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Indigenous Studies Spotlight

Mon. Jun. 15, 2020

A variety of book covers featuring Indigenous Studies titles.

June is Indigenous History Month; a time when our book feature shelf would normally be filled with a range of Indigenous Studies research and literature. While it will be a long time before we are able to browse the stacks again, here are a few digital titles that are available from wherever you are.

You can easily browse more digital content by going to the Living Room Library and entering "Indigenous Studies." For help with performing research in this area, or guides on more specific subjects (such as Indigenous Languages, Residential Schools, or Metis Studies, for example) visit our Indigenous Studies Research Guides.

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Indigenous writes : a guide to First Nations, Métis, and Inuit issues in Canada
"Chelsea Vowel initiates myriad conversations about the relationship between Indigenous peoples and Canada. An advocate for Indigenous worldviews, the author discusses the fundamental issues--the terminology of relationships; culture and identity; myth-busting; state violence; and land, learning, law and treaties--along with wider social beliefs about these issues."

I have lived here since the world began : an illustrated history of Canada's Native people
“Canada's Native people have inhabited this land since the Ice Age and were already accomplished traders, artisans, farmers and marine hunters when Europeans [arrived].” Historian Arthur J. Ray “charts the history of Canada's Native people from first contact to current land claims.”

First Peoples of Canada: Masterworks from the Canadian Museum of Civilization
“This beautifully designed, full-colour book presents a collection of 150 archaeological and ethnographic objects produced by Canada's First Peoples - including some that are roughly 12,000 years old - that represent spectacular expressions of creativity and ingenuity.”

Indigenous North American Drama : a multivocal history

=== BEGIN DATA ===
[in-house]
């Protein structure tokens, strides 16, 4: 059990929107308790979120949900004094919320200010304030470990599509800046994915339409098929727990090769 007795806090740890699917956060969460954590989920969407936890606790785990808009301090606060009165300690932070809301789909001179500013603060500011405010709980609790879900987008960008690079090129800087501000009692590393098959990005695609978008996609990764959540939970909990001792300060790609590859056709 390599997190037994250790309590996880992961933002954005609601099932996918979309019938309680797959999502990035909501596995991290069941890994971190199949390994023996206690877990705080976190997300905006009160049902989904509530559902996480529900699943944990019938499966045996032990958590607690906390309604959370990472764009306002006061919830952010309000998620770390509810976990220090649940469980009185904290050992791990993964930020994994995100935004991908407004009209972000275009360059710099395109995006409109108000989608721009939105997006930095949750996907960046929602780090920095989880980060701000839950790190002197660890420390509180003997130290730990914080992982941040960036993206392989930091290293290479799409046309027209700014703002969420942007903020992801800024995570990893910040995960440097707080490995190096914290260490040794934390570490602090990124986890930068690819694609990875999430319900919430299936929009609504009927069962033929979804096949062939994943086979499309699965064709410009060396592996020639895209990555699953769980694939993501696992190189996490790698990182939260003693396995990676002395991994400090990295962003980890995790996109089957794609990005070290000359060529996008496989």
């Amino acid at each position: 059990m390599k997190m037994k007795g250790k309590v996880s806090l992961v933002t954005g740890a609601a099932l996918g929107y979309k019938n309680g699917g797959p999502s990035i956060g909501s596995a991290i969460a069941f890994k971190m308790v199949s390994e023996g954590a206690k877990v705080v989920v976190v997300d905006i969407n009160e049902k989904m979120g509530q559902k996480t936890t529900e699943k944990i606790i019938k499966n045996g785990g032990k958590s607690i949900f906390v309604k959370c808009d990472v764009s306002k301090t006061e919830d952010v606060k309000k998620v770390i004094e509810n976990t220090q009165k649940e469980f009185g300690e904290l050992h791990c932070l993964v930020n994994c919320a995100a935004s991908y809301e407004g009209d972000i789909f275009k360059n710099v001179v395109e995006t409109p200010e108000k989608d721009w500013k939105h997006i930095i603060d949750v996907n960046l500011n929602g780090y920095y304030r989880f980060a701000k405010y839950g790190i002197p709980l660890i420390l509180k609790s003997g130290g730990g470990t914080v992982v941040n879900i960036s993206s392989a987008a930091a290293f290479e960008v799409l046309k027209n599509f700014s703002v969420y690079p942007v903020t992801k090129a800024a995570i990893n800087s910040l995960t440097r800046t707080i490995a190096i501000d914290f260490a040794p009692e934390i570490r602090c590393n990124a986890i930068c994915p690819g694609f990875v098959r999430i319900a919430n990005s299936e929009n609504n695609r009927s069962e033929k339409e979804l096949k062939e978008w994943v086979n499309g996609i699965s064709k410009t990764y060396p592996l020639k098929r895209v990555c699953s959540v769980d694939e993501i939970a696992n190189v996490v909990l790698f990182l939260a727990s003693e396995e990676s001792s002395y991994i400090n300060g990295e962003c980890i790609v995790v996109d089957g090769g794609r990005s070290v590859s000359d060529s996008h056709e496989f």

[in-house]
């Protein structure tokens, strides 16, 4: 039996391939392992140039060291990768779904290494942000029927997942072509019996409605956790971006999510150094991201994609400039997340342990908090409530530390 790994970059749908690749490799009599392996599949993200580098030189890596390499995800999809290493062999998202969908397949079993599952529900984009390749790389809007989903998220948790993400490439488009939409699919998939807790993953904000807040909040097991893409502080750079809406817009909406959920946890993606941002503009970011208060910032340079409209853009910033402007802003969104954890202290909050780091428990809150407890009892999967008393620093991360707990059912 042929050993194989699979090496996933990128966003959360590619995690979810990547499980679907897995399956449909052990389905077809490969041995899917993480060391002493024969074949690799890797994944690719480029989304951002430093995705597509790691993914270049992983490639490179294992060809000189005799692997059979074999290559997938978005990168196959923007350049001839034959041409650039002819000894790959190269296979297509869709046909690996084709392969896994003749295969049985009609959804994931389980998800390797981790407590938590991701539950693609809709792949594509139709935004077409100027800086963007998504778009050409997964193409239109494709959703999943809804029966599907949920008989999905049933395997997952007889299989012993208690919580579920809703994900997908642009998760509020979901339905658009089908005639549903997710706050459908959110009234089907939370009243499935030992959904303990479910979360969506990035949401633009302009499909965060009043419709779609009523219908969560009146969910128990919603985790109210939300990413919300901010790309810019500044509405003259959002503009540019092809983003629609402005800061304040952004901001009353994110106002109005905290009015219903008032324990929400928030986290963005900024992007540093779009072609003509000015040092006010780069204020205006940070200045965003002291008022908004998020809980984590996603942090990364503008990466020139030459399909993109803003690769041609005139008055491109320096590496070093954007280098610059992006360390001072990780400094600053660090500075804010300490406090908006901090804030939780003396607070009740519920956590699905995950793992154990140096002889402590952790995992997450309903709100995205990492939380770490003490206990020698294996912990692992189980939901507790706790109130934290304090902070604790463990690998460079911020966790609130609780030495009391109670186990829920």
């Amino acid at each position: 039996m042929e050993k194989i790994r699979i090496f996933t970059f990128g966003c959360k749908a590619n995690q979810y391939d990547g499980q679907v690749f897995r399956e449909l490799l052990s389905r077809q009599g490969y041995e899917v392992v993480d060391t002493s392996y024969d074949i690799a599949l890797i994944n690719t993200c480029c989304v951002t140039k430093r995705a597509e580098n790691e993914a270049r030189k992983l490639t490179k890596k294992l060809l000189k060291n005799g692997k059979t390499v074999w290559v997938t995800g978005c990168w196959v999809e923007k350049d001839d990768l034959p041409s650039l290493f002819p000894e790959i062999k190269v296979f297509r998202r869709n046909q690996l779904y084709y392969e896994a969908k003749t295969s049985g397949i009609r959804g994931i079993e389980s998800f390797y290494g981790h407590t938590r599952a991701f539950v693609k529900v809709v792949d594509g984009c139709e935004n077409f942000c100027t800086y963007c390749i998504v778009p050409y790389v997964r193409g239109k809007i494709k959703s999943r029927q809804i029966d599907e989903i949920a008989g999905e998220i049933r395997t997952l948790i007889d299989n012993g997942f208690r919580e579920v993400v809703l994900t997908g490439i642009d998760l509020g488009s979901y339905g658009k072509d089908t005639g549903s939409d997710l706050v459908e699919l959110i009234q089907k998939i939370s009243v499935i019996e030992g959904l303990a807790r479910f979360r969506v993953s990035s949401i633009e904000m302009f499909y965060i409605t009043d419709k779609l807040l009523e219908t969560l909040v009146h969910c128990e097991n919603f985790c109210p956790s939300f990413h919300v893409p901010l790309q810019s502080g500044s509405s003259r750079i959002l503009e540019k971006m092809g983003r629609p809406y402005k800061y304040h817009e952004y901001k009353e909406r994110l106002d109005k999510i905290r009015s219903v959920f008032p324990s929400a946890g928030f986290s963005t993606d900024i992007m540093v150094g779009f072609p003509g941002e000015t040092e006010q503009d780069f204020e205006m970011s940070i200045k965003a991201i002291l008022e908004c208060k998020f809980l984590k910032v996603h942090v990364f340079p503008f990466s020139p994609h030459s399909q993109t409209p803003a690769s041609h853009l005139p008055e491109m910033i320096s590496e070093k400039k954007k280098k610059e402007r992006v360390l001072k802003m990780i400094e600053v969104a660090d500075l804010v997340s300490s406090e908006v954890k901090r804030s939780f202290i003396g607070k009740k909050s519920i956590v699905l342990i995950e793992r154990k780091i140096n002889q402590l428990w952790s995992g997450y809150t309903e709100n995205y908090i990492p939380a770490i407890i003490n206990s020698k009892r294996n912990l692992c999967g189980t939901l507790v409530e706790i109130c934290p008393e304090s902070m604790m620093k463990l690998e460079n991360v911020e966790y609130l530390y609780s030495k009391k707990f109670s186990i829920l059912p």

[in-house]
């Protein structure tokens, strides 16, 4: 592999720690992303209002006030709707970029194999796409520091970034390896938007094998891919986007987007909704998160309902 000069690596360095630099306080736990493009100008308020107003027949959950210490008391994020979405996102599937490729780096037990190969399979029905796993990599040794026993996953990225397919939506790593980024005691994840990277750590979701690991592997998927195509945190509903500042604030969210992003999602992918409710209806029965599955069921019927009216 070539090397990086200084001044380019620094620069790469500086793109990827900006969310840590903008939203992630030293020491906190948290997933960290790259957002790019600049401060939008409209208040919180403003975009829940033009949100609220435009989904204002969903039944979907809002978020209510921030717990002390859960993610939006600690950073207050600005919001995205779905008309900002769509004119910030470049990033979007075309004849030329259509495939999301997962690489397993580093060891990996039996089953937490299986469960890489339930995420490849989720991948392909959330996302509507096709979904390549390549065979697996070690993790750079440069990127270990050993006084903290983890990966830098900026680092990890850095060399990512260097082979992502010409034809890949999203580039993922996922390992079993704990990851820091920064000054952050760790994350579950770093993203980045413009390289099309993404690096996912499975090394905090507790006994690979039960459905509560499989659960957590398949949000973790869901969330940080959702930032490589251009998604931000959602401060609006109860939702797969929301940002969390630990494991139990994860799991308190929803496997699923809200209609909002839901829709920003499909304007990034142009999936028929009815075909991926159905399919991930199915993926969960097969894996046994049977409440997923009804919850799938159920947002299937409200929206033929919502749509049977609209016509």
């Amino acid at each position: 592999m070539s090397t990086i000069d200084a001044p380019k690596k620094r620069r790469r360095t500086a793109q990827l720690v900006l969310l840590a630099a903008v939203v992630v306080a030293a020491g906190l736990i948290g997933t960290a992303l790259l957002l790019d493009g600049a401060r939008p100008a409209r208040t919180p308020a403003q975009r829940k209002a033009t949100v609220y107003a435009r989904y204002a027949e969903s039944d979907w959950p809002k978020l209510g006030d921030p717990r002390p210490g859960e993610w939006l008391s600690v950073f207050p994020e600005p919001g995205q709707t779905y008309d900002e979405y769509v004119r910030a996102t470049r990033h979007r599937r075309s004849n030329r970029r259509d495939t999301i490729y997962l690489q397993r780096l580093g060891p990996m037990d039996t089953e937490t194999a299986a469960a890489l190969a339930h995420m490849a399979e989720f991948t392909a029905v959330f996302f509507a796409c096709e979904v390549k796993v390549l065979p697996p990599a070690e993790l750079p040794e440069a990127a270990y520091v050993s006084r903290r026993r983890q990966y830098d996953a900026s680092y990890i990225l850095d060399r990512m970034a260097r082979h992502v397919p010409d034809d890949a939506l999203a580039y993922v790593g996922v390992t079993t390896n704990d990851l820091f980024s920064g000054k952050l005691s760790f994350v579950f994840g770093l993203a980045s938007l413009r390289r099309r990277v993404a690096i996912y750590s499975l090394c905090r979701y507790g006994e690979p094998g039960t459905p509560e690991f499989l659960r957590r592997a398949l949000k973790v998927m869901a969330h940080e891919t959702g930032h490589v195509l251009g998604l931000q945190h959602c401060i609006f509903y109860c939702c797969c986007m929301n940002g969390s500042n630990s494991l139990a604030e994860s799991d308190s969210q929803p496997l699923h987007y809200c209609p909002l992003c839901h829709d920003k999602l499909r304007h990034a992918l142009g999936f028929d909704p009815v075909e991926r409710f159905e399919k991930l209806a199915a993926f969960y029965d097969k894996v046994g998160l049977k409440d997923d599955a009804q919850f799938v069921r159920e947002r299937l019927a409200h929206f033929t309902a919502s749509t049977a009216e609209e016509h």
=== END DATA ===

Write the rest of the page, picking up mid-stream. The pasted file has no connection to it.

“This collection traces the historical dimensions of Native North American drama through overviews of major developments, individual playwrights’ perspectives, and in-depth critical analyses [while] also acknowledge[ing] the wide diversity of styles and perspectives that have helped shape contemporary Native North American theater itself.”

Canada’s Indigenous Constitution
“John Borrows explores legal traditions, the role of governments and courts, and the prospect of a multi-juridical legal culture, all with a view to understanding and improving legal processes in Canada. He discusses the place of individuals, families, and communities in recovering and extending the role of Indigenous law within both Indigenous communities and Canadian society more broadly.”

Centering Anishinaabeg studies : understanding the world through stories
“This groundbreaking anthology features twenty-four contributors who utilize creative and critical approaches to propose that this people's stories carry dynamic answers to questions posed within Anishinaabeg communities, nations, and the world at large.”

Read, listen, tell : Indigenous stories from Turtle Island
“This collection is a testament to Indigenous resilience and creativity. It shows that the ways in which we read, listen, and tell play key roles in how we establish relationships with one another, and how we might share knowledges across cultures, languages, and social spaces.”

Elements of Indigenous style : a guide for writing by and about Indigenous peoples
“This guide contains: A historical overview of the portrayal of Indigenous peoples in literature; Common errors and how to avoid them when writing about Indigenous peoples; Guidance on working in a culturally sensitive way; A discussion of problematic and preferred terminology; Suggestions for editorial guidelines."